Leaving the door open when its’ cold outside
WHISTLER, B.C.– Can Whistler be serious about carbon reduction goals when so many of its merchants leave their doors wide open in the middle of winter?
That’s a question not just for Whistler, but a lot of towns and cities with lofty climate change goals. In Whistler, the question was asked most recently by Anne Townley in a letter to the mayor and council members.
“Walking through the Village this morning, I was surprised and very disappointed to see at least 90 percent of retail businesses had their doors wide open,” she said. “It was 6 degrees C outside and heat was pouring out the doors.”
Merchants leave their doors open in an effort to be welcoming. “But it seems a ‘Welcome, come in, but please close the door to save energy’ would go over well, too,” she said in a follow-up e-mail to Pique Newsmagazine.
The newspaper did its own brief noon-hour survey, finding 10 doors wide open even as the temperature was -11 C.
Mayor Nancy Wilhelm-Morden said that instead of a regulatory stick, the municipality is “really just trying to convince people about the right thing to do.” It’s not clear, however, what the town is doing to try to persuade people.
The 2016 Community Energy and Climate Action Plan also recommends reducing use of patio heaters and outdoor gas fireplaces that are put on patios for restaurants and bars to create a welcoming atmosphere. Lumped into the same category are heated driveways, heated stairs, and so forth. The plan, however, does not say what efforts should be made to reduce these forms of outdoor heating.
Whistler’s communications department, in an e-mailed response to questions from Mountain Town News, said there are no plans to impose regulations, but there is interest in applying greater attention. That said, British Columbia limits the power of municipalities to directly regulate such energy.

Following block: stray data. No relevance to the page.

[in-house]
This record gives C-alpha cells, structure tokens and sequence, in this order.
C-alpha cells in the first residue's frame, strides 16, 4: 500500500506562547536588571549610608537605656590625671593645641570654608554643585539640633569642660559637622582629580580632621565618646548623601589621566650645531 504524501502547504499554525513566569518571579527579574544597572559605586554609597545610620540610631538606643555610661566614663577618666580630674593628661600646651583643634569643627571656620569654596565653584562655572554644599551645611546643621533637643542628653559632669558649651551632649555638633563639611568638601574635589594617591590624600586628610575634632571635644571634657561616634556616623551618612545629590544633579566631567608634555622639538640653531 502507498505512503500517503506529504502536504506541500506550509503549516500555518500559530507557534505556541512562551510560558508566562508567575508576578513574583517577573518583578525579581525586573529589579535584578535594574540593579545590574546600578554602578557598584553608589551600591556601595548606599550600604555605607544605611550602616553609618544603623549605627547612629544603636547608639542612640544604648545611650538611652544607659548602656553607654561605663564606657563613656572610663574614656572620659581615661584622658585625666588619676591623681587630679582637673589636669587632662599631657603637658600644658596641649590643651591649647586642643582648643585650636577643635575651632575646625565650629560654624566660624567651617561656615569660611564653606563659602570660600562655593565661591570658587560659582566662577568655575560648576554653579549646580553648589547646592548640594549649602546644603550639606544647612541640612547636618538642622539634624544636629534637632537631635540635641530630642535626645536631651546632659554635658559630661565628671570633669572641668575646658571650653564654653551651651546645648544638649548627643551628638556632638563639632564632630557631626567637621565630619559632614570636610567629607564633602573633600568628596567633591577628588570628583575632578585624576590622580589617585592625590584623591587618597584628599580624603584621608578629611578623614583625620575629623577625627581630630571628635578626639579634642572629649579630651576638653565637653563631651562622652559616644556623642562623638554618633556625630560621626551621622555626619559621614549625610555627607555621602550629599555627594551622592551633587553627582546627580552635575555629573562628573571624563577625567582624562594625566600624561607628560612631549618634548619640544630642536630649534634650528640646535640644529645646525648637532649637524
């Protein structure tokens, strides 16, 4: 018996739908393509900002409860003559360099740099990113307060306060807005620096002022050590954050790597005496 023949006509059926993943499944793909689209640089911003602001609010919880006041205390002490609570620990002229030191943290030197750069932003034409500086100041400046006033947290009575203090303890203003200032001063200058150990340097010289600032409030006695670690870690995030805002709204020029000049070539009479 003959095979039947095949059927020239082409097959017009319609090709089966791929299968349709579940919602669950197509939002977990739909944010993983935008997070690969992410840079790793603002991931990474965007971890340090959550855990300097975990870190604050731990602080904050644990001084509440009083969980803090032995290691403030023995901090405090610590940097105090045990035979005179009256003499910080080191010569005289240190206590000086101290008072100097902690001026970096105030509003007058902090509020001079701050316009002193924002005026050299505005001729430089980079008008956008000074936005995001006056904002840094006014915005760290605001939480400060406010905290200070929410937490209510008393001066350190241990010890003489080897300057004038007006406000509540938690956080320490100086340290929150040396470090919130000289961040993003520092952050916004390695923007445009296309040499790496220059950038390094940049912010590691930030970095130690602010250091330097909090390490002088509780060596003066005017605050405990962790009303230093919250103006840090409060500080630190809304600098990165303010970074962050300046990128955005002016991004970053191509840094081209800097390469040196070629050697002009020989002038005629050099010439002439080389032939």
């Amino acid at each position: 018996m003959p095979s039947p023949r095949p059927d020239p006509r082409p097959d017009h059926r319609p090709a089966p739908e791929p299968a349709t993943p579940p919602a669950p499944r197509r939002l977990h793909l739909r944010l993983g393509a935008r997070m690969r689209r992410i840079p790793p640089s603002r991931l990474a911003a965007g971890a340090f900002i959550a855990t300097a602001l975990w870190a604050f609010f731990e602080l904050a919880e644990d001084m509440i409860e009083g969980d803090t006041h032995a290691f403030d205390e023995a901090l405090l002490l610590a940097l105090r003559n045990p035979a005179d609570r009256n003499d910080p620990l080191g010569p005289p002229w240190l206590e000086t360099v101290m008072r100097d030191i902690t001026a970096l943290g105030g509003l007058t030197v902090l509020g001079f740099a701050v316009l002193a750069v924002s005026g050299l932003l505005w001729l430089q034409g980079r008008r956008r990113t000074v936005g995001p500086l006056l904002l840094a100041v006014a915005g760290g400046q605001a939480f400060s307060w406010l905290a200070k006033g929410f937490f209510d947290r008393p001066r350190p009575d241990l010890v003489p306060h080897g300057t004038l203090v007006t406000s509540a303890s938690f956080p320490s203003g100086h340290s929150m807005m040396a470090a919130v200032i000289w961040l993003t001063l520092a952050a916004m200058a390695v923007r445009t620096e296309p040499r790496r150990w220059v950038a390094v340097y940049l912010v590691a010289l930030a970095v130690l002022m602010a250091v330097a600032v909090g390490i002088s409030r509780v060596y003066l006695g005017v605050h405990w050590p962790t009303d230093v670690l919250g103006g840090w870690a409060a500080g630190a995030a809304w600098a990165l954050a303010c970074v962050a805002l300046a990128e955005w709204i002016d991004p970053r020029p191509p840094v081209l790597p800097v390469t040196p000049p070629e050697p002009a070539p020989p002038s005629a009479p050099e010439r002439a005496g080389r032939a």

Real estate price sets new record in Aspen
ASPEN, Colo. – An unfinished penthouse in downtown Aspen has sold for $5,427 per square foot, exceeding the previously most expensive residential sale there by more than $1,100 per square foot.
Dancing Bear Aspen never listed the penthouse property for sale, nor has it disclosed the buyer. That buyer acquired all eight fractional-ownership options of the nearly 3,000-square-foot, fourth-floor unit, according to Teddy Farrell, project manager and partner in Dancing Bear Aspen. The outdoor living space comprises another 3,500 square feet in a wraparound deck.
Joshua Saslove, a real estate broker who was not involved with this sale, told the Aspen Daily News that the price, if new to Aspen, is “not unusual in luxury properties in New York and internationally.” He said he and his firm have seen sales of $6,000 to $8,000 per square foot.
Andrew Ernemann of Sotheby’s International, said a demographic shift in recent years is one of the factors contributing to more demand for walkable downtown Aspen properties. Another reason is a more restrictive city land use code that has made residential real estate harder to develop or redevelop.
Woman in Sun Valley area dies at age of 111
KETCHUM, Idaho – Chrystal Leola Harper died earlier this month at the age of 111 in Bellevue, a town located 16 miles down-valley from the slopes of Sun Valley. She was, according to the New England Centenarian Study, the 14th-oldest woman in the United States.
She grew up 15 miles outside Bellevue when most ranch families did not have cars. As a young girl, the Idaho Mountain News says, she traveled to town twice a year, a full day’s journey each way. This was before the first airplane ride at Kitty Hawk.
Uber moves taxi service into Colorado resorts
BRECKENRIDGE, Colo. – Uber, the international ride-sharing service, has launched a new program called Uberski in Colorado.
Riders requesting a driver using the Uber app can expect a vehicle with racks for gear and large trunk space. Uber drivers will be available in the Aspen, Summit County, and Vail areas.
The Summit Daily News reports that Uberski was tested last winter in Salt Lake City and Reno, both cities with airports located a short distance from ski areas. Riders used the service not just for travel directly from the airport to resorts, but also to residential areas
But it hasn’t worked equally well everywhere. At the Eagle County Regional Airport, which serves primarily the Aspen, Vail, and Beaver Creek ski areas, authorities required $1.50 for each seat in the car, both coming and going. That killed Uberski’s interest in providing service to and from the airport.
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